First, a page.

Among these institutions, the health professions have great leverage. They must use it, and their constituencies must demand they use it. Wherever there is systematic torture, there are often health professionals, vetting prisoners for further abuse and treating them afterward to keep them alive, at least until the torturers are done with them.
In the Bush era torture program, psychologists played special roles. In the CIA program, psychologists devised and administered the abuses, apparently even being present during waterboarding. At Guantánamo, which is run by the military, interrogators consulted with psychologists, reportedly using information in prisoners’ medical files to identify vulnerabilities that could be used to “break” them.
This involvement of psychologists and other health professionals was intentional. In the Bush administration’s “torture memos,” the presence of health professionals during torture served as a legal “get out of jail free card” for the abusers. If a health professional assured interrogators that their techniques would not cause severe long-lasting harm — the Bush administration’s defining characteristic of torture — the interrogator was protected from legal responsibility for any harm that occurred.
The Trump administration will also likely need health professionals as participants and as legal cover for any return to torture. We must deny them that protection.
Over the last decade, professional organizations representing physicians, psychologists, and nurses have issued formal statements opposing their members’ participation in torture. Physicians and psychologists have gone further, stating that any participation by their members in national security interrogations violates the professions’ central ethical injunction to “do no harm.” However, despite credible complaints against specific health professionals, no professional associations or state licensing boards have launched investigations, much less taken disciplinary action.
Given the threat that the new administration may expand Guantánamo and return to torture, health professional and behavioral science organizations should reiterate their ethical opposition and maintain the bright line separating their professionals from national security interrogations. Other professions should follow psychologists in forbidding their members from involvement in detention facilities that violate international law.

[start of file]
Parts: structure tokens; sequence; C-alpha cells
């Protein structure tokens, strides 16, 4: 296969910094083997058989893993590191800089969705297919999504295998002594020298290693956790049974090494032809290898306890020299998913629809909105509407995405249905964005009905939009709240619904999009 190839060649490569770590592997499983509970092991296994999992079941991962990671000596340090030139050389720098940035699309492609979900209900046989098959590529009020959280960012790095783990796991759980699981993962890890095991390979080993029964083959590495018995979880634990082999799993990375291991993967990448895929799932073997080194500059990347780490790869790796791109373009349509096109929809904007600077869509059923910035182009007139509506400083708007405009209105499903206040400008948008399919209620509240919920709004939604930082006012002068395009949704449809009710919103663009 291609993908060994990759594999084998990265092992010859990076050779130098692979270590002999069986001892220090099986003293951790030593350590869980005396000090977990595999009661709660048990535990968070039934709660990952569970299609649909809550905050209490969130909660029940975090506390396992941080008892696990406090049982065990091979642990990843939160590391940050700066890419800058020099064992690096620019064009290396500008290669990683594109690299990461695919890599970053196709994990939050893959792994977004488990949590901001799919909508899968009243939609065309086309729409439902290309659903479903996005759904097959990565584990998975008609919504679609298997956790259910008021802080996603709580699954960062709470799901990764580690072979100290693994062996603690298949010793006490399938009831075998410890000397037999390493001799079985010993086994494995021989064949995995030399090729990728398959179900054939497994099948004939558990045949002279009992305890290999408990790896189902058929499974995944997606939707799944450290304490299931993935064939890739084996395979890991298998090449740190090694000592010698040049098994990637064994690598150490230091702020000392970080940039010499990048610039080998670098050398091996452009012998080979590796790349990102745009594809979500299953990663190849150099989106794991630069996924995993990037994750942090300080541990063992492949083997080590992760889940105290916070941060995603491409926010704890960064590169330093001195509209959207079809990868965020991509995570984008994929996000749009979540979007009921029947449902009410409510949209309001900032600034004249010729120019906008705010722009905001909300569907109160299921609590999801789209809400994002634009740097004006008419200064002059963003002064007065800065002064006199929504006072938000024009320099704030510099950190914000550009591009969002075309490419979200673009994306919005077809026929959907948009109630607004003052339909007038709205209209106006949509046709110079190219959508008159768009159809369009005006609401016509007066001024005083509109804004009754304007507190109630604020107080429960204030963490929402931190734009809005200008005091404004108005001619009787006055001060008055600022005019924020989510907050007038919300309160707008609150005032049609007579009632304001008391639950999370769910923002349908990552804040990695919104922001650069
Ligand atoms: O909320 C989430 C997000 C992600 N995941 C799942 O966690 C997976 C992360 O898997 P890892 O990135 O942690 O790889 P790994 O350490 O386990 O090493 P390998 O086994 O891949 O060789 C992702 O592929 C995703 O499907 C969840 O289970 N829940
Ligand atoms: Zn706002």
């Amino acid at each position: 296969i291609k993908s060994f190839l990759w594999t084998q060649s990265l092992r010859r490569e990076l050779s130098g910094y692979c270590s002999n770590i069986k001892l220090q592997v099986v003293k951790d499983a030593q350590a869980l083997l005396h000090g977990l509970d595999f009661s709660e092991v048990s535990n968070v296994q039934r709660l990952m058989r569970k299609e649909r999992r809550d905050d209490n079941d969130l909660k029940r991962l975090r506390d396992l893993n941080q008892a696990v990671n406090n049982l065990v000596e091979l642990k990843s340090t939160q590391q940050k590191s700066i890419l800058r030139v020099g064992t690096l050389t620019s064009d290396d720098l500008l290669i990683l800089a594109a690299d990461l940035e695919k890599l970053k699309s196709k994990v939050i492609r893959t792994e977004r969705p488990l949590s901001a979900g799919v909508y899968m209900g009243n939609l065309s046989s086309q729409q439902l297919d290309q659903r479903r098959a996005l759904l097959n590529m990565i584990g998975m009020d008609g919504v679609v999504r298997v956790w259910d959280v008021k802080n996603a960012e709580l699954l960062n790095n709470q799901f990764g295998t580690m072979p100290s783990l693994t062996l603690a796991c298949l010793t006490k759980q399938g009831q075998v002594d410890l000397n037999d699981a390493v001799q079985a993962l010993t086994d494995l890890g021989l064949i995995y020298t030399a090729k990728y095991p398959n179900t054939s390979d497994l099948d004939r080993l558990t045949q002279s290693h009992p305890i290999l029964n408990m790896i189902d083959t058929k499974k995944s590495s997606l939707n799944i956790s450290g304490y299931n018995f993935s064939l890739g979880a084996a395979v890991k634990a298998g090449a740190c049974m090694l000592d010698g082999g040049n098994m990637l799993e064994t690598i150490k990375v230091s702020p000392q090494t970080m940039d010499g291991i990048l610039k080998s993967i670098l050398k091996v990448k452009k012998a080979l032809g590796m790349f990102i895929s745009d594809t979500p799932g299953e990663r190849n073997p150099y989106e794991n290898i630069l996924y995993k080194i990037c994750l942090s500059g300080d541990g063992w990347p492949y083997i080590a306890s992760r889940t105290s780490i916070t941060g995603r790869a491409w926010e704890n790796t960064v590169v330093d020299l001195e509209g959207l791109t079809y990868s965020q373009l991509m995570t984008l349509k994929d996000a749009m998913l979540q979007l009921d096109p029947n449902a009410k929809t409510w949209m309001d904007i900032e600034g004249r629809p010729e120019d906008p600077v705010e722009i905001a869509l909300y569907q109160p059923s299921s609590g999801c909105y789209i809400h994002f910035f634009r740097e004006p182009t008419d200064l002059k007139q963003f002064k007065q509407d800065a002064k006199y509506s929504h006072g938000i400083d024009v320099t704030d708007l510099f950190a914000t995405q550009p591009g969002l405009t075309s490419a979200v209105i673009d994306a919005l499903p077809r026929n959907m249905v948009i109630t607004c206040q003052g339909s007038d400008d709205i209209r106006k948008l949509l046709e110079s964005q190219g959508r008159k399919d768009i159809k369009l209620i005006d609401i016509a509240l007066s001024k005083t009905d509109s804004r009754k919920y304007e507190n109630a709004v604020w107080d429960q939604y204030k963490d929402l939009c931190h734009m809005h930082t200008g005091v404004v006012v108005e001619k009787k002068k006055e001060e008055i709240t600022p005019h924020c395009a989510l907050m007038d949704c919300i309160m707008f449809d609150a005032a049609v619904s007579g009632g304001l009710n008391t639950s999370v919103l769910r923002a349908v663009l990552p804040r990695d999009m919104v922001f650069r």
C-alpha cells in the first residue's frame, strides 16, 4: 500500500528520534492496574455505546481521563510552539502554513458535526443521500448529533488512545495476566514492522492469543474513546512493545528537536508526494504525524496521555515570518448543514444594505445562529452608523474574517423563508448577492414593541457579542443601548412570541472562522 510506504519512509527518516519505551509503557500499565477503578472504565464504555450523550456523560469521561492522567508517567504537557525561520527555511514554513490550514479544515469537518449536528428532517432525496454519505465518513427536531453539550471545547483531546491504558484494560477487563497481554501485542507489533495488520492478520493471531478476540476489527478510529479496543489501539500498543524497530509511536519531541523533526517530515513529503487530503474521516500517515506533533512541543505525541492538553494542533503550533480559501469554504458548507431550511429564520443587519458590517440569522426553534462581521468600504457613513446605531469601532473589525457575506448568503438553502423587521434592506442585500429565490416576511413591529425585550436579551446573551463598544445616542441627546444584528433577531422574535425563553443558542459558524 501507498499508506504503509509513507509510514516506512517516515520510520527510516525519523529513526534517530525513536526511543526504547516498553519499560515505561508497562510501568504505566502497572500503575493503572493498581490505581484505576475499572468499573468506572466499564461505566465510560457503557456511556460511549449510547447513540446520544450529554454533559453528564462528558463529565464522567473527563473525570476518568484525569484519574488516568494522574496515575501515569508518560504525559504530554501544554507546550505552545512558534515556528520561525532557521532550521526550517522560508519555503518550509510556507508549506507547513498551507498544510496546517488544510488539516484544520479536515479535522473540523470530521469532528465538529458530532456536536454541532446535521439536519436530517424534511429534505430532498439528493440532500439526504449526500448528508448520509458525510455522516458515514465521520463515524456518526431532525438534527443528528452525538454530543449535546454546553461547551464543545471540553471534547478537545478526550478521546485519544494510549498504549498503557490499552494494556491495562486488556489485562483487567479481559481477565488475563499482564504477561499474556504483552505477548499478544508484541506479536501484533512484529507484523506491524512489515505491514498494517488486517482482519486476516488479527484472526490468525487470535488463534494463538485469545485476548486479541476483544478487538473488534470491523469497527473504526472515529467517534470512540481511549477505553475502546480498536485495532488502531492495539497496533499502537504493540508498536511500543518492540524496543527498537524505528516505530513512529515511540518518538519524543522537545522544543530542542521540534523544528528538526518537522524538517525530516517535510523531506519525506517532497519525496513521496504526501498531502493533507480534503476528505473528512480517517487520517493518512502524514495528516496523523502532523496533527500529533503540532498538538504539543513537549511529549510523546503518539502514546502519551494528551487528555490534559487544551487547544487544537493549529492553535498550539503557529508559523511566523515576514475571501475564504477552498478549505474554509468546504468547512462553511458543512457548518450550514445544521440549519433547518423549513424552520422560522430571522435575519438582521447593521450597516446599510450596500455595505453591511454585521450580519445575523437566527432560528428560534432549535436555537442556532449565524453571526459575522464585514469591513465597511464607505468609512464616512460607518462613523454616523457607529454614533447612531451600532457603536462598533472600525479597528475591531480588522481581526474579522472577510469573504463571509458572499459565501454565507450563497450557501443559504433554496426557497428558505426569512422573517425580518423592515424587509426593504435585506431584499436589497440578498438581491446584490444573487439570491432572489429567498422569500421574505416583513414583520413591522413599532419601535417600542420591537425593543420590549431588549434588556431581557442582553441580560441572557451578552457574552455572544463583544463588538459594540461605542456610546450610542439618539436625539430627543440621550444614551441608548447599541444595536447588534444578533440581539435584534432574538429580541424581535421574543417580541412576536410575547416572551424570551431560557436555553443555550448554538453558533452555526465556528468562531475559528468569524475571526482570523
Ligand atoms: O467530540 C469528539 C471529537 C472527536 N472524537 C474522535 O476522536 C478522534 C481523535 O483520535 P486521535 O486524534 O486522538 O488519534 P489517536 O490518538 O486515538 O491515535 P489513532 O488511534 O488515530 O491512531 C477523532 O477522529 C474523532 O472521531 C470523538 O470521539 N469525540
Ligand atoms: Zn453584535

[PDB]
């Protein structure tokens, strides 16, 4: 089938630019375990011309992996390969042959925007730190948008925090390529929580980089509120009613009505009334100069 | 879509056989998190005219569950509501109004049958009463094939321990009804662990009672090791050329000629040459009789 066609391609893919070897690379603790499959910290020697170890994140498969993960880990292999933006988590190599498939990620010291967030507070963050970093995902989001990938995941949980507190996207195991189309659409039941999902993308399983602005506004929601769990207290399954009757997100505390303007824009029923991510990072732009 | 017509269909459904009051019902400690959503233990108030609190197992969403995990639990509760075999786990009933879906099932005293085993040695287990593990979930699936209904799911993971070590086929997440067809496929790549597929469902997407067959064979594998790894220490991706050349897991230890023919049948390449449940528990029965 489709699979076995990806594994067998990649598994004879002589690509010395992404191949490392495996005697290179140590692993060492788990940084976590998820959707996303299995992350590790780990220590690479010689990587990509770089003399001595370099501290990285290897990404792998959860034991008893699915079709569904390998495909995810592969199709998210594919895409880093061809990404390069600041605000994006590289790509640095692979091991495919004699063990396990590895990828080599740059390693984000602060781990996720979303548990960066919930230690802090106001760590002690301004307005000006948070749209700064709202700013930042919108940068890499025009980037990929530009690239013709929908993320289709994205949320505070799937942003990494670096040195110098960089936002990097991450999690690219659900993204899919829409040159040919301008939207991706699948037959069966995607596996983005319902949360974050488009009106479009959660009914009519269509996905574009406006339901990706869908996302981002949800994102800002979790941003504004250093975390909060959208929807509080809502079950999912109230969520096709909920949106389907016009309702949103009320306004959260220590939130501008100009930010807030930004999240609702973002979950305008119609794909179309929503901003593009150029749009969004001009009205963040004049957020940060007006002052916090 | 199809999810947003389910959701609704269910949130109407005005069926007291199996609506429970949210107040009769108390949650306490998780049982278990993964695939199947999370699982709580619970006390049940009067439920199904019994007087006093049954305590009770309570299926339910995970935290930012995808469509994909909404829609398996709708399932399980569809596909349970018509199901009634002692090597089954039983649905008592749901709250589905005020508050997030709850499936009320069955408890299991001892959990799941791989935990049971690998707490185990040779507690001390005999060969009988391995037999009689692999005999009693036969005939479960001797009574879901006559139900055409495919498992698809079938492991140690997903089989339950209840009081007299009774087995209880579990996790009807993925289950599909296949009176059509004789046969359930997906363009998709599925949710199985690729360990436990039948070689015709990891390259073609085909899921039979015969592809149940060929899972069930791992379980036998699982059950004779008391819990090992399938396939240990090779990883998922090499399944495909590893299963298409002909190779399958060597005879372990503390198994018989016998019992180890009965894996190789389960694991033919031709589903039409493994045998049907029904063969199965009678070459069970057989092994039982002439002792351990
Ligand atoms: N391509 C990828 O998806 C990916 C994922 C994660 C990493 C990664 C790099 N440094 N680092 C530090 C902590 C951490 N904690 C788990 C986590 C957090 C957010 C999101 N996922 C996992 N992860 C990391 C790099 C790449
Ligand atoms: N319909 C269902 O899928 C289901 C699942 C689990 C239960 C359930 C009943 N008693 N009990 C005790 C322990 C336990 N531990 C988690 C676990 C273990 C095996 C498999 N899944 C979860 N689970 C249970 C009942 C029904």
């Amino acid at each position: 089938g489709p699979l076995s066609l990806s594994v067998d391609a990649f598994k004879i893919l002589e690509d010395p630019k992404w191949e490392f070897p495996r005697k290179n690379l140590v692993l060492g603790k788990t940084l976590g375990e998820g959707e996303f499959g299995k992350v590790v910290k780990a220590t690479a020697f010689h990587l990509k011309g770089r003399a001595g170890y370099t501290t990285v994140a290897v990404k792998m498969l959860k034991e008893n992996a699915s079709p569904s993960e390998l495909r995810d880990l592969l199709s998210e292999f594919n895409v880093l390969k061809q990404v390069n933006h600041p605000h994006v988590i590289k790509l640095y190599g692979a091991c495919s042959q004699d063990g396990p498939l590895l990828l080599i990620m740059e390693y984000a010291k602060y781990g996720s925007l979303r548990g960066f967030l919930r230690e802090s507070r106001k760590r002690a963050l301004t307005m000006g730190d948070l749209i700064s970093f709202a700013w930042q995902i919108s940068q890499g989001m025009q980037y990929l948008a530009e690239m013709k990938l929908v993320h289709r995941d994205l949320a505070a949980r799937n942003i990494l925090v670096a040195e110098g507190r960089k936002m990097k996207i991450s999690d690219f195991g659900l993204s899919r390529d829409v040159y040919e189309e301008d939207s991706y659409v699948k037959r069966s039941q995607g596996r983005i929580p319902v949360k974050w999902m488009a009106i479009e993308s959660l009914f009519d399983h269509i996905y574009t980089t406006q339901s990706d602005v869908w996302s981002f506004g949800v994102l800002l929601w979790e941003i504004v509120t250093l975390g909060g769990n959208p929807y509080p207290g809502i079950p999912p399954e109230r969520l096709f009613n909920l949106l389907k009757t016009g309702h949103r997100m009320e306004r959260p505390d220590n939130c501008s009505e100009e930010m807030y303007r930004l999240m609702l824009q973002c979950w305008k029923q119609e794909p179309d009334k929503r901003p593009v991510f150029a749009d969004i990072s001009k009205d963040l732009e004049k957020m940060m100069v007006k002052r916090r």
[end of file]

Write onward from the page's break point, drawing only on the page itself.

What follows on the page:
But they must also go further. Professional organizations need to make it crystal clear that any credible complaint that a member has participated in detainee abuses or at detention sites deemed illegal under international law will be thoroughly investigated, and that discipline will be imposed if the complaint is substantiated. Not to act in the current climate would constitute a failure of the health professions carrying out their compact with society to protect and improve the health and welfare of all individuals, regardless of their legal status.
At this dangerous time, society needs the voices of health professionals, and our actions, to halt the use of torture.
Stephen Soldz, a clinical psychologist, is professor of psychology at the Boston Graduate School of Psychoanalysis and director of its Social Justice and Human Rights Program. He is a former president of Psychologists for Social Responsibility, a cofounder of the Coalition for an Ethical Psychology, and an anti-torture advisor to Physicians for Human Rights.